Quick Take: The Big Sick

If we have to keep watching Judd Apatow movies, I pray he continues embracing a diversity of voices. Trainwreck wasn’t much more than that, but at least it wasn’t a schlubby, white, male comedian telling the same story Apatow has been telling since The 40-Year-Old Virgin- essentially a romantic comedy from the perspective of a child stuck in the body of a man. Some of those have been worthwhile (Virgin, Knocked Up) and others have been not (Funny People).

The Big Sick, from Pakistani-American comedian and Silicon Valley star Kumail Nanjiani, has more ground to cover than a man who can’t get his life together in time to hold on to the right girl (in this case, played by Zoe Kazan, who kind of runs away with the movie). Kumail is afraid his family will disown him if he commits to a white girl rather than one of the Pakistani girls his mother keeps trying to set him up with. Oh, and that white girl goes into a coma after a rare condition exacerbates an infection.

The movie is always more than its conceit. Meaning, it’s never just “that rom-com where the girl goes into a coma.” This is probably because the story is based on Nanjiani’s real-life relationship with his real-life wife and co-screenwriter, Emily V. Gordon. There are a lot of laughs, especially once Emily’s parents (played by Ray Romano and Holly Hunter, both pitch perfect) show up. But it’s the drama, not the comedy, that sticks with you. Like most romantic comedies, you’re never unsure of how it will end, especially since Kumail and Emily are still married. But unlike most romantic comedies, The Big Sick fills out its edges with who these characters really are. And, equally as rare, the movie uncovers some truths about the messy relationship between time, healing, and love.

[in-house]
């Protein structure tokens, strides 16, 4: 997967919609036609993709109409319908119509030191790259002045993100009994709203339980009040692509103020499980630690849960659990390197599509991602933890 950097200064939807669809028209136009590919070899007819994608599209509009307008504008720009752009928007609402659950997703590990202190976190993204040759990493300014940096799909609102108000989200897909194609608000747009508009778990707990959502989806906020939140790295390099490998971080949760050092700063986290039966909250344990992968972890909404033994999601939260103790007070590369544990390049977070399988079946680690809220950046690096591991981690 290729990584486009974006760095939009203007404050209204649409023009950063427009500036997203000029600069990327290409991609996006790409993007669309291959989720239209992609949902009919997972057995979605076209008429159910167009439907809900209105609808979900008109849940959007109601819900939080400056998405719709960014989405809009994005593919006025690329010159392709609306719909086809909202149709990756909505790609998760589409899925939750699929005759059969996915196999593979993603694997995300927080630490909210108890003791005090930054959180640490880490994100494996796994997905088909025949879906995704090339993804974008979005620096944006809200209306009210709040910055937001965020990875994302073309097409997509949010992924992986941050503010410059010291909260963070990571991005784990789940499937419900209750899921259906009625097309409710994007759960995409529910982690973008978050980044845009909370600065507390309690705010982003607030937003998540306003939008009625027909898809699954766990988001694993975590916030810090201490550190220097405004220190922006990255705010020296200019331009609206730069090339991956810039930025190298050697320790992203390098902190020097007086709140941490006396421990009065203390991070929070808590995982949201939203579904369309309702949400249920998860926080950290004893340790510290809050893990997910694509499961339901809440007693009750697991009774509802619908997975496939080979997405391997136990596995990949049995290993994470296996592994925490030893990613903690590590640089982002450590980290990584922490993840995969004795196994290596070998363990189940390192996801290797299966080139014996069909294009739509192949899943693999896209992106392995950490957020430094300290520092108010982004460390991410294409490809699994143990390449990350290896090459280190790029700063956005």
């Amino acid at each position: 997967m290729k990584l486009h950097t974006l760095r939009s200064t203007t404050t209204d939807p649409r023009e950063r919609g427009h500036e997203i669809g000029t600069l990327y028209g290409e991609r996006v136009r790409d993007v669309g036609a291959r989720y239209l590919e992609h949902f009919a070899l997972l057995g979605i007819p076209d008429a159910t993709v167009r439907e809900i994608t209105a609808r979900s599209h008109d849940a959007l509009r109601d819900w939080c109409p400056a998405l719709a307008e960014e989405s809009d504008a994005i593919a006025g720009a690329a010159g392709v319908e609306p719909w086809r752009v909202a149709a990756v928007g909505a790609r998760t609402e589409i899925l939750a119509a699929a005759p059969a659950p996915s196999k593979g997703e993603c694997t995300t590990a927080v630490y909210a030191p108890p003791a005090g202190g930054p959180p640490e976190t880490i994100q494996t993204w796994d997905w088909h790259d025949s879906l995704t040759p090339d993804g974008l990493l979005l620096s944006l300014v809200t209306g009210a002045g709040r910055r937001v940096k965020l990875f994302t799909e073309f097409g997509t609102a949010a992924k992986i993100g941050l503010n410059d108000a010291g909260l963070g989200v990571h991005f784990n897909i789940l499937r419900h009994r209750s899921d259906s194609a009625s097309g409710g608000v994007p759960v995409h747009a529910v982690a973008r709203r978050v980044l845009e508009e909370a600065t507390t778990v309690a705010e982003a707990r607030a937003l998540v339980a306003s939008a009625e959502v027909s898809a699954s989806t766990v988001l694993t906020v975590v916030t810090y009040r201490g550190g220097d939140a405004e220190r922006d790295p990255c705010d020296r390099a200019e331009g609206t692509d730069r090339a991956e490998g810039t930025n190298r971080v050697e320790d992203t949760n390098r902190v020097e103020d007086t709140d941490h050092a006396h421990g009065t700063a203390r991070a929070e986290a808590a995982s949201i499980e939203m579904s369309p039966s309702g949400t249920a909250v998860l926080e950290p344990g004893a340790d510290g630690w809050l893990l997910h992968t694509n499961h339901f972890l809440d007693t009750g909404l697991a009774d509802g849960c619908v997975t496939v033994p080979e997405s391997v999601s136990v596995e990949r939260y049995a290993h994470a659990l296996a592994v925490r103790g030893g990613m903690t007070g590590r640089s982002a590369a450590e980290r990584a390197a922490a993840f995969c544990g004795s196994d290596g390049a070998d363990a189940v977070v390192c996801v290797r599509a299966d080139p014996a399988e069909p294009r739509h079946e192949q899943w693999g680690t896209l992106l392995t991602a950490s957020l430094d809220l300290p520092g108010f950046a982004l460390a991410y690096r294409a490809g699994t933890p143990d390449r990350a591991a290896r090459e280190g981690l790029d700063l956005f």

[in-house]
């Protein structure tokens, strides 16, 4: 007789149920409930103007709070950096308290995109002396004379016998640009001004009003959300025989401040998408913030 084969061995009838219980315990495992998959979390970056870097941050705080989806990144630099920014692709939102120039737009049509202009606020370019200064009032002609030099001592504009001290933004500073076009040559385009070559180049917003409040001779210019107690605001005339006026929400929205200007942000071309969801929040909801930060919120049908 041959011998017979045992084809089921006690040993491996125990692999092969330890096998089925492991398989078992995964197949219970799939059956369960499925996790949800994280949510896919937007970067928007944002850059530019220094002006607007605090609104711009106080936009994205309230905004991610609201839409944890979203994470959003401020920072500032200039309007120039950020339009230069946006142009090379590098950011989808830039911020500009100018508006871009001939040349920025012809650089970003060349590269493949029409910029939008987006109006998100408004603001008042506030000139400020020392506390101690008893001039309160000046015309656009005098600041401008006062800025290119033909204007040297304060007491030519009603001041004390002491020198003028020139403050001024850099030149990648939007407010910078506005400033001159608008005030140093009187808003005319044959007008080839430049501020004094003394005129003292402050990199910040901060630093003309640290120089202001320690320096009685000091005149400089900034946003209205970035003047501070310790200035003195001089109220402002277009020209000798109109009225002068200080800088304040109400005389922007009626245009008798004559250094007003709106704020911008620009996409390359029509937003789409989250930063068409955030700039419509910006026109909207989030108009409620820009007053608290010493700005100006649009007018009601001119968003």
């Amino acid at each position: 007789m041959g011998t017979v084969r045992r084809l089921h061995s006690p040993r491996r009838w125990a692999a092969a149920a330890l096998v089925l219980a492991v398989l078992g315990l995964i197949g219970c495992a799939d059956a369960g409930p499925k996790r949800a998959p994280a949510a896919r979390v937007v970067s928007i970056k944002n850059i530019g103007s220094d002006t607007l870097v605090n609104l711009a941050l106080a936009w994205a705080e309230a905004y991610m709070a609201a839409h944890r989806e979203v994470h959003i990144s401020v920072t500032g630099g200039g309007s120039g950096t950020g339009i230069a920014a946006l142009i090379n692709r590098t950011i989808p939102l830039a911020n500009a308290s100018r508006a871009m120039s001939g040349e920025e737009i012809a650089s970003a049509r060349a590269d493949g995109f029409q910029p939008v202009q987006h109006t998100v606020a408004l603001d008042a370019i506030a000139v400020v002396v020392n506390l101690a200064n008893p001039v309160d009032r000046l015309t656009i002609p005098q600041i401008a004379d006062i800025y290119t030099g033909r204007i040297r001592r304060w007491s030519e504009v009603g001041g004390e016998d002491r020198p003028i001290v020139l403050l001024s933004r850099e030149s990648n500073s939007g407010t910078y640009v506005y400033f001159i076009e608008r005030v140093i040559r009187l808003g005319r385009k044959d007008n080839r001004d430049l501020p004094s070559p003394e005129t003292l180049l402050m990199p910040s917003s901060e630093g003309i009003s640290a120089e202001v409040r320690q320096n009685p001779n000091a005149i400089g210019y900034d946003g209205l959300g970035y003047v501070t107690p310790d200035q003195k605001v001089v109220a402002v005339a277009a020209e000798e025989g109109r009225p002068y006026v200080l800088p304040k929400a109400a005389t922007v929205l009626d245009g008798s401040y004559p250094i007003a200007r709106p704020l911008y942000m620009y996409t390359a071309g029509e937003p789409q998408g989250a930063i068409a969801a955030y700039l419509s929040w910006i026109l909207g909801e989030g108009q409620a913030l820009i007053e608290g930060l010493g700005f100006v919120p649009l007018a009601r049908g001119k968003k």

TL;DR: Worthy of the upcoming sequel, The Big Sick 2: Bigger and Sicker (unconfirmed).


The Battle of the Sexes Honors Billie Jean King, but Not Enough

The Battle of the Sexes Honors Billie Jean King, but Not Enough